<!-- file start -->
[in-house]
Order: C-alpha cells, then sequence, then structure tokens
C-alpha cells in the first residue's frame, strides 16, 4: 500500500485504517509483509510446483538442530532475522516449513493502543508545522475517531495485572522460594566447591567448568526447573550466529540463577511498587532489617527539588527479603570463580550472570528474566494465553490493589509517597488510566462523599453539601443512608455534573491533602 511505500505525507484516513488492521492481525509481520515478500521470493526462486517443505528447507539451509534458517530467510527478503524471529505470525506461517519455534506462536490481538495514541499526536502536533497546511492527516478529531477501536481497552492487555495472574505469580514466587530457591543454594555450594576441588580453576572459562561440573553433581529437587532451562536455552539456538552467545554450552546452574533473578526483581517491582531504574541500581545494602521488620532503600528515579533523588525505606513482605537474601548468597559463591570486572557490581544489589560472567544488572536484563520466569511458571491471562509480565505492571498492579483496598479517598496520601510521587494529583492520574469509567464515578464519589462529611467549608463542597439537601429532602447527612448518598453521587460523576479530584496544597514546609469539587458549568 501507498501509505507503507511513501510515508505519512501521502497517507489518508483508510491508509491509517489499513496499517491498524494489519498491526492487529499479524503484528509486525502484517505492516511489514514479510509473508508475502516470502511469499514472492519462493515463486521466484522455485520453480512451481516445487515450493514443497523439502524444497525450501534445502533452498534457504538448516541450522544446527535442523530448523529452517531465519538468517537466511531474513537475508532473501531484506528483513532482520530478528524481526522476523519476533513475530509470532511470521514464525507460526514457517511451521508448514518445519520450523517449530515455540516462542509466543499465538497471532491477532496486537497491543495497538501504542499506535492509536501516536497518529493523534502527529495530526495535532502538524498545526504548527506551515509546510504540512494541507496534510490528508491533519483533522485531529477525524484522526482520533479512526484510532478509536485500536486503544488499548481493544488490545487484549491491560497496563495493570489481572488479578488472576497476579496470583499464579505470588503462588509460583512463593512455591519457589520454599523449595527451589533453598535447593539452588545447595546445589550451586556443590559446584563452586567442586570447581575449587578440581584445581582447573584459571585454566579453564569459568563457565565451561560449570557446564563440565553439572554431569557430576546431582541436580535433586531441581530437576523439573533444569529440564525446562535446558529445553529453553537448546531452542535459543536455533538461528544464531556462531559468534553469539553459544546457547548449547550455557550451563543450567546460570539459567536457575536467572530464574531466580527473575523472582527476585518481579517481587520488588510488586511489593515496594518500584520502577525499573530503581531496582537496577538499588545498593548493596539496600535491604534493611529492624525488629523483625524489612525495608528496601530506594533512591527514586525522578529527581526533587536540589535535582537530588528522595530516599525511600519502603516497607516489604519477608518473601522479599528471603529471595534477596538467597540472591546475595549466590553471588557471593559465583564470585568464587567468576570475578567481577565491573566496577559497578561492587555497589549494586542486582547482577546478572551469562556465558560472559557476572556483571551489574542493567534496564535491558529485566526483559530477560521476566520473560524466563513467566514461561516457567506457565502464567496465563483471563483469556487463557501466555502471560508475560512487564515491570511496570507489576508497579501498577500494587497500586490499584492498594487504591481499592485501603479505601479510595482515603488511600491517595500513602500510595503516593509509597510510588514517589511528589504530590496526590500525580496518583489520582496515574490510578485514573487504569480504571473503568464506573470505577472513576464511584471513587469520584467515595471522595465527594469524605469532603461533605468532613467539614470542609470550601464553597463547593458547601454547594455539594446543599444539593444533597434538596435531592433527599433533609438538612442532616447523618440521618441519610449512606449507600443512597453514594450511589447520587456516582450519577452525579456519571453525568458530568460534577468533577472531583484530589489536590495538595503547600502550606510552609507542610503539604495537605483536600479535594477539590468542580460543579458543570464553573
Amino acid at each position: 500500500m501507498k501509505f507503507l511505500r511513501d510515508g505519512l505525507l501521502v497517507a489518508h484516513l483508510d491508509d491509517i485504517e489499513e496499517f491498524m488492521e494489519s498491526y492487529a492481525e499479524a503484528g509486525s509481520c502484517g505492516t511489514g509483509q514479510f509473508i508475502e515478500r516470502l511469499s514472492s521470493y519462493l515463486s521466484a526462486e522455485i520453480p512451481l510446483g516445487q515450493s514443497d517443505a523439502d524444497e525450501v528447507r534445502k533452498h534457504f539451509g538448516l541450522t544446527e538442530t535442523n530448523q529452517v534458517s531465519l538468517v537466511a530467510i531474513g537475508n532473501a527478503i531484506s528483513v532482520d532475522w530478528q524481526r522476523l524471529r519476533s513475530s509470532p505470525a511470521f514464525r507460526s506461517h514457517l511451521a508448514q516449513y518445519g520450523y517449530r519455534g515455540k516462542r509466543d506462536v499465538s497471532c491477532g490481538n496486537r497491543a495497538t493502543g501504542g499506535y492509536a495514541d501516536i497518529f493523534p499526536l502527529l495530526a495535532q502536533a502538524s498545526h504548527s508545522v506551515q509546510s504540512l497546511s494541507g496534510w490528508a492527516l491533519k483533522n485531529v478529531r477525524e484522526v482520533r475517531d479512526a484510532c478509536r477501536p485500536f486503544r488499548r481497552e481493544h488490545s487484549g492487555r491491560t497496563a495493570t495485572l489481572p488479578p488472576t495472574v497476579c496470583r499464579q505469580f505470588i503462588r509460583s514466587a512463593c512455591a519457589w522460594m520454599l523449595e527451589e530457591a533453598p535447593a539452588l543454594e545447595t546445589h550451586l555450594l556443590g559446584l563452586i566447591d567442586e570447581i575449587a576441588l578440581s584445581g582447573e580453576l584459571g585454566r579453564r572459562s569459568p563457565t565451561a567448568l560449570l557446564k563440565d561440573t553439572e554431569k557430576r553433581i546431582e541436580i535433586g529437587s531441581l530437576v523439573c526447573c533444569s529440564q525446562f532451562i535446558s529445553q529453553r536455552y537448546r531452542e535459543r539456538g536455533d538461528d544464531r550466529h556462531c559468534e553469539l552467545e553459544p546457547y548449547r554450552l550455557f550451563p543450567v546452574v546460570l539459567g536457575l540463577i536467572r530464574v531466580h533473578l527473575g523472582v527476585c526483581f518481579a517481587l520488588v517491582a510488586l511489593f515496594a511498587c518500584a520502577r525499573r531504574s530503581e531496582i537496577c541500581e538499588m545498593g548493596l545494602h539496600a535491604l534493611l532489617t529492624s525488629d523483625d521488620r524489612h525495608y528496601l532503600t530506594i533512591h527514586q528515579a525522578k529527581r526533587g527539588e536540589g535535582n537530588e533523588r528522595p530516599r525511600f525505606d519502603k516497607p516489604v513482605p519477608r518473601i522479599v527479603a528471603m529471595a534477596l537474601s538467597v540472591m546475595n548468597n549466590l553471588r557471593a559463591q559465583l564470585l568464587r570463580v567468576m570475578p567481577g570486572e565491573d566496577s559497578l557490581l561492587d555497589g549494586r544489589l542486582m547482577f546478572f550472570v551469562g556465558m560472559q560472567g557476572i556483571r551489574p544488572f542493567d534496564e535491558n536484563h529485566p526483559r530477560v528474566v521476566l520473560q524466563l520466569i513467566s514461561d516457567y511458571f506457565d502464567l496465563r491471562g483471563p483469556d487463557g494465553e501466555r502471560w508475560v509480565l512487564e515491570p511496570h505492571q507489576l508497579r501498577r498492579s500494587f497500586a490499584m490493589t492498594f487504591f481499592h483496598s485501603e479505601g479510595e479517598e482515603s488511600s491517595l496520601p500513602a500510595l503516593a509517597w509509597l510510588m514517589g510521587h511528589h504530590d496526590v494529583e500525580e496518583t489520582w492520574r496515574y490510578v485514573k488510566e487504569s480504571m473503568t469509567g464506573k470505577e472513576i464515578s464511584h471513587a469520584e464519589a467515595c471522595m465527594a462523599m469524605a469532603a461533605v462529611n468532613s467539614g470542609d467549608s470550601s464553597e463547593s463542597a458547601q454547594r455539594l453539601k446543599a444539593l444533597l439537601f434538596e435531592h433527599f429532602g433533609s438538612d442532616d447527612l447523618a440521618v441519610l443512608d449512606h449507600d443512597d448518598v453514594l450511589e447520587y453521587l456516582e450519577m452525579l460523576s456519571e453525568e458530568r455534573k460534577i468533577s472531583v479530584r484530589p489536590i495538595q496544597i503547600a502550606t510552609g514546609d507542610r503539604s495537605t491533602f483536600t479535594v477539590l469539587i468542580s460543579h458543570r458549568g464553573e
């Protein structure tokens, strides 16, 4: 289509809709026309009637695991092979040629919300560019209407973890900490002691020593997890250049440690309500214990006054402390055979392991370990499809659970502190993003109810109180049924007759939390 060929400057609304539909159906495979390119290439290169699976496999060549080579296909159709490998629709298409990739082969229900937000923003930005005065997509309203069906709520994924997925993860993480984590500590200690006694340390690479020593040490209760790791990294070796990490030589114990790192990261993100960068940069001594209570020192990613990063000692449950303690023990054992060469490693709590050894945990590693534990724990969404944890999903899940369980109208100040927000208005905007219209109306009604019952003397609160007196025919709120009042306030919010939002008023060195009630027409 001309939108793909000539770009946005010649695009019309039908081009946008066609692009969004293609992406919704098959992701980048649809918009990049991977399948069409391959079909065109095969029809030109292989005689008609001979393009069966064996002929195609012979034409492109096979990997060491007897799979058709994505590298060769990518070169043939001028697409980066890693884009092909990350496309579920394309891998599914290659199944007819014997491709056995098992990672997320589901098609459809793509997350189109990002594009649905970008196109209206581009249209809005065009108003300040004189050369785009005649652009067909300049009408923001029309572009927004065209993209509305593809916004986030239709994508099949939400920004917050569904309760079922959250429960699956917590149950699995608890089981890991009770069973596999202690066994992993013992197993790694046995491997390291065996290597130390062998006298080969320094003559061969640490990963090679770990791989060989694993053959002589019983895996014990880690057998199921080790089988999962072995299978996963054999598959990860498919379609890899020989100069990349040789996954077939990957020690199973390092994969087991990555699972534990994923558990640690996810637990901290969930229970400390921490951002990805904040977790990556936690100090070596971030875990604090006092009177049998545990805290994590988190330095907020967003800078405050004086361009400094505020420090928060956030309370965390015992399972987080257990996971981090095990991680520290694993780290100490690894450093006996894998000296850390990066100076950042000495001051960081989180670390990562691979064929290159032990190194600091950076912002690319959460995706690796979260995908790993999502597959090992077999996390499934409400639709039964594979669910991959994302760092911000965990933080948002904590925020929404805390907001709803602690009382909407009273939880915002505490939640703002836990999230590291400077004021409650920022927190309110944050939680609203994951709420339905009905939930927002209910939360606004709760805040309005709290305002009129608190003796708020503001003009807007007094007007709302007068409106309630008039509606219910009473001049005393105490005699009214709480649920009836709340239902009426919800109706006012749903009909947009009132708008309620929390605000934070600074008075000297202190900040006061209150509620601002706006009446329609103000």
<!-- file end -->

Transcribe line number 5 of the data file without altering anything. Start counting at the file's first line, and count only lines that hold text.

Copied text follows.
């Protein structure tokens, strides 16, 4: 289509809709026309009637695991092979040629919300560019209407973890900490002691020593997890250049440690309500214990006054402390055979392991370990499809659970502190993003109810109180049924007759939390 060929400057609304539909159906495979390119290439290169699976496999060549080579296909159709490998629709298409990739082969229900937000923003930005005065997509309203069906709520994924997925993860993480984590500590200690006694340390690479020593040490209760790791990294070796990490030589114990790192990261993100960068940069001594209570020192990613990063000692449950303690023990054992060469490693709590050894945990590693534990724990969404944890999903899940369980109208100040927000208005905007219209109306009604019952003397609160007196025919709120009042306030919010939002008023060195009630027409 001309939108793909000539770009946005010649695009019309039908081009946008066609692009969004293609992406919704098959992701980048649809918009990049991977399948069409391959079909065109095969029809030109292989005689008609001979393009069966064996002929195609012979034409492109096979990997060491007897799979058709994505590298060769990518070169043939001028697409980066890693884009092909990350496309579920394309891998599914290659199944007819014997491709056995098992990672997320589901098609459809793509997350189109990002594009649905970008196109209206581009249209809005065009108003300040004189050369785009005649652009067909300049009408923001029309572009927004065209993209509305593809916004986030239709994508099949939400920004917050569904309760079922959250429960699956917590149950699995608890089981890991009770069973596999202690066994992993013992197993790694046995491997390291065996290597130390062998006298080969320094003559061969640490990963090679770990791989060989694993053959002589019983895996014990880690057998199921080790089988999962072995299978996963054999598959990860498919379609890899020989100069990349040789996954077939990957020690199973390092994969087991990555699972534990994923558990640690996810637990901290969930229970400390921490951002990805904040977790990556936690100090070596971030875990604090006092009177049998545990805290994590988190330095907020967003800078405050004086361009400094505020420090928060956030309370965390015992399972987080257990996971981090095990991680520290694993780290100490690894450093006996894998000296850390990066100076950042000495001051960081989180670390990562691979064929290159032990190194600091950076912002690319959460995706690796979260995908790993999502597959090992077999996390499934409400639709039964594979669910991959994302760092911000965990933080948002904590925020929404805390907001709803602690009382909407009273939880915002505490939640703002836990999230590291400077004021409650920022927190309110944050939680609203994951709420339905009905939930927002209910939360606004709760805040309005709290305002009129608190003796708020503001003009807007007094007007709302007068409106309630008039509606219910009473001049005393105490005699009214709480649920009836709340239902009426919800109706006012749903009909947009009132708008309620929390605000934070600074008075000297202190900040006061209150509620601002706006009446329609103000």